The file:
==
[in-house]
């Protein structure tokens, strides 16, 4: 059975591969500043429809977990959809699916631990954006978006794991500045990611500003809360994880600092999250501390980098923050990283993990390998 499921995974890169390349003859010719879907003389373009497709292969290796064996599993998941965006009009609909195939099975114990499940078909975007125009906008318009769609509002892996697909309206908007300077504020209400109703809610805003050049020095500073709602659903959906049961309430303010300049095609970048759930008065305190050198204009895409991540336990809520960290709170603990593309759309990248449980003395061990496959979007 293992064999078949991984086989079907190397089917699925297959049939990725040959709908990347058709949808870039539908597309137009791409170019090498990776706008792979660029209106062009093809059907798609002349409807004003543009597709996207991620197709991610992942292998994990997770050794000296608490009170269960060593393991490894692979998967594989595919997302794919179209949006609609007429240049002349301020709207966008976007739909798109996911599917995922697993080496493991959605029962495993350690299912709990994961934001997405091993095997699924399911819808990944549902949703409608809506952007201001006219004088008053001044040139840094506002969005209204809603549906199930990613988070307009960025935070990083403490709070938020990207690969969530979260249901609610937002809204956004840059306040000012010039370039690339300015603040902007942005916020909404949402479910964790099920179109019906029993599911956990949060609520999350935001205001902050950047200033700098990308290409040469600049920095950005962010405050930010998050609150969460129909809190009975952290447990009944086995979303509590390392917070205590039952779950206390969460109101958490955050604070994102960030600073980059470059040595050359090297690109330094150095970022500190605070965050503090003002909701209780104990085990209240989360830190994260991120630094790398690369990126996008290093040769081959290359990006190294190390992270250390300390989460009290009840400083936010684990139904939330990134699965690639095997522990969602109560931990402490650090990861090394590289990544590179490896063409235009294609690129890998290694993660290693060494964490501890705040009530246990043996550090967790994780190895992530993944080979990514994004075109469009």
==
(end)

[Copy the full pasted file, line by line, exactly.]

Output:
[in-house]
């Protein structure tokens, strides 16, 4: 059975591969500043429809977990959809699916631990954006978006794991500045990611500003809360994880600092999250501390980098923050990283993990390998 499921995974890169390349003859010719879907003389373009497709292969290796064996599993998941965006009009609909195939099975114990499940078909975007125009906008318009769609509002892996697909309206908007300077504020209400109703809610805003050049020095500073709602659903959906049961309430303010300049095609970048759930008065305190050198204009895409991540336990809520960290709170603990593309759309990248449980003395061990496959979007 293992064999078949991984086989079907190397089917699925297959049939990725040959709908990347058709949808870039539908597309137009791409170019090498990776706008792979660029209106062009093809059907798609002349409807004003543009597709996207991620197709991610992942292998994990997770050794000296608490009170269960060593393991490894692979998967594989595919997302794919179209949006609609007429240049002349301020709207966008976007739909798109996911599917995922697993080496493991959605029962495993350690299912709990994961934001997405091993095997699924399911819808990944549902949703409608809506952007201001006219004088008053001044040139840094506002969005209204809603549906199930990613988070307009960025935070990083403490709070938020990207690969969530979260249901609610937002809204956004840059306040000012010039370039690339300015603040902007942005916020909404949402479910964790099920179109019906029993599911956990949060609520999350935001205001902050950047200033700098990308290409040469600049920095950005962010405050930010998050609150969460129909809190009975952290447990009944086995979303509590390392917070205590039952779950206390969460109101958490955050604070994102960030600073980059470059040595050359090297690109330094150095970022500190605070965050503090003002909701209780104990085990209240989360830190994260991120630094790398690369990126996008290093040769081959290359990006190294190390992270250390300390989460009290009840400083936010684990139904939330990134699965690639095997522990969602109560931990402490650090990861090394590289990544590179490896063409235009294609690129890998290694993660290693060494964490501890705040009530246990043996550090967790994780190895992530993944080979990514994004075109469009």